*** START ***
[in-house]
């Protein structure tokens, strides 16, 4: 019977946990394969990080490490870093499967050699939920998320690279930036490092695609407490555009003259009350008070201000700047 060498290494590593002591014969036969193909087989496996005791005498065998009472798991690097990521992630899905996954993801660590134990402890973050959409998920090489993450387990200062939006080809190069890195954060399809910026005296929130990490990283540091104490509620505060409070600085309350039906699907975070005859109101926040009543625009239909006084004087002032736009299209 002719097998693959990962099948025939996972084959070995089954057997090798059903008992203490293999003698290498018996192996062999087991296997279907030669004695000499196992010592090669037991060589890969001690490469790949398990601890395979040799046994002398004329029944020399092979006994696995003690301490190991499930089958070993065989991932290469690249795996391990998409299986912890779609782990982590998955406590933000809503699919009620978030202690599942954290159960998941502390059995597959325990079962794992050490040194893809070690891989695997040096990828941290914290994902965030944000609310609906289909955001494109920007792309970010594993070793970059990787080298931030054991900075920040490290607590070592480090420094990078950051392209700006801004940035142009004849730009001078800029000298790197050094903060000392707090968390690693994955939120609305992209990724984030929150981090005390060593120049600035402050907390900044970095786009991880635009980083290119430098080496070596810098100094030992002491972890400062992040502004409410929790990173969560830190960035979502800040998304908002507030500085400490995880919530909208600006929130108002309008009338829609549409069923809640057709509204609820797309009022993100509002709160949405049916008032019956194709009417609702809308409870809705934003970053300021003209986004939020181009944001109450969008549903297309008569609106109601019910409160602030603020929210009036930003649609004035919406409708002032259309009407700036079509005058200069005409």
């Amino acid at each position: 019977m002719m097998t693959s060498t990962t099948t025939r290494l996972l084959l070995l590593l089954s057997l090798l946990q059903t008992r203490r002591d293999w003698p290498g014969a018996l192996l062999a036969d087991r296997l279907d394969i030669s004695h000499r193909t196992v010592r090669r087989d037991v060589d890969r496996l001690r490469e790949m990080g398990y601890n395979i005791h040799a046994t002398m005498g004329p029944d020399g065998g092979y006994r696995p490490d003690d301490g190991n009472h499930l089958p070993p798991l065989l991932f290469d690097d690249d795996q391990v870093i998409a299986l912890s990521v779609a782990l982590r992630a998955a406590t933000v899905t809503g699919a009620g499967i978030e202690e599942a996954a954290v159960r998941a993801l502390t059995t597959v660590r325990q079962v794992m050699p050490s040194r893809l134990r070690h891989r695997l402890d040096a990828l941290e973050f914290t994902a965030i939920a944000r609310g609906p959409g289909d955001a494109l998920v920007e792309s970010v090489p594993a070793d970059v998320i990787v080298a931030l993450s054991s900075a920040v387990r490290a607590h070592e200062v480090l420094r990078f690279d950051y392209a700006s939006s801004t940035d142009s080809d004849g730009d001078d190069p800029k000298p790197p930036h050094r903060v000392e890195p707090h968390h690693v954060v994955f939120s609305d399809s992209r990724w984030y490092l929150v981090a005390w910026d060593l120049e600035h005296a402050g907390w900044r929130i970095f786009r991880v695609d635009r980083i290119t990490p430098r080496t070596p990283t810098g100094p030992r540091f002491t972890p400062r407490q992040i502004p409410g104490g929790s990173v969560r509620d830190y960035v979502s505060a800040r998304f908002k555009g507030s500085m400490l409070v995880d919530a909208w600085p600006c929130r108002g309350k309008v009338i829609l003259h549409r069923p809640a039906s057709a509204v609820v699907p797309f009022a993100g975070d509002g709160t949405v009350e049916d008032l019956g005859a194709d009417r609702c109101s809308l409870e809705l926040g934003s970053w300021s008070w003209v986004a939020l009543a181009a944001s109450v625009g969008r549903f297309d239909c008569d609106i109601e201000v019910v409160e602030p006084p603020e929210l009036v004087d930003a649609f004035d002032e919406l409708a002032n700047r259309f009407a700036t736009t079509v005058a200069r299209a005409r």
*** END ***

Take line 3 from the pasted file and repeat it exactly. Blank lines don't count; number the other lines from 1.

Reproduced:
């Amino acid at each position: 019977m002719m097998t693959s060498t990962t099948t025939r290494l996972l084959l070995l590593l089954s057997l090798l946990q059903t008992r203490r002591d293999w003698p290498g014969a018996l192996l062999a036969d087991r296997l279907d394969i030669s004695h000499r193909t196992v010592r090669r087989d037991v060589d890969r496996l001690r490469e790949m990080g398990y601890n395979i005791h040799a046994t002398m005498g004329p029944d020399g065998g092979y006994r696995p490490d003690d301490g190991n009472h499930l089958p070993p798991l065989l991932f290469d690097d690249d795996q391990v870093i998409a299986l912890s990521v779609a782990l982590r992630a998955a406590t933000v899905t809503g699919a009620g499967i978030e202690e599942a996954a954290v159960r998941a993801l502390t059995t597959v660590r325990q079962v794992m050699p050490s040194r893809l134990r070690h891989r695997l402890d040096a990828l941290e973050f914290t994902a965030i939920a944000r609310g609906p959409g289909d955001a494109l998920v920007e792309s970010v090489p594993a070793d970059v998320i990787v080298a931030l993450s054991s900075a920040v387990r490290a607590h070592e200062v480090l420094r990078f690279d950051y392209a700006s939006s801004t940035d142009s080809d004849g730009d001078d190069p800029k000298p790197p930036h050094r903060v000392e890195p707090h968390h690693v954060v994955f939120s609305d399809s992209r990724w984030y490092l929150v981090a005390w910026d060593l120049e600035h005296a402050g907390w900044r929130i970095f786009r991880v695609d635009r980083i290119t990490p430098r080496t070596p990283t810098g100094p030992r540091f002491t972890p400062r407490q992040i502004p409410g104490g929790s990173v969560r509620d830190y960035v979502s505060a800040r998304f908002k555009g507030s500085m400490l409070v995880d919530a909208w600085p600006c929130r108002g309350k309008v009338i829609l003259h549409r069923p809640a039906s057709a509204v609820v699907p797309f009022a993100g975070d509002g709160t949405v009350e049916d008032l019956g005859a194709d009417r609702c109101s809308l409870e809705l926040g934003s970053w300021s008070w003209v986004a939020l009543a181009a944001s109450v625009g969008r549903f297309d239909c008569d609106i109601e201000v019910v409160e602030p006084p603020e929210l009036v004087d930003a649609f004035d002032e919406l409708a002032n700047r259309f009407a700036t736009t079509v005058a200069r299209a005409r």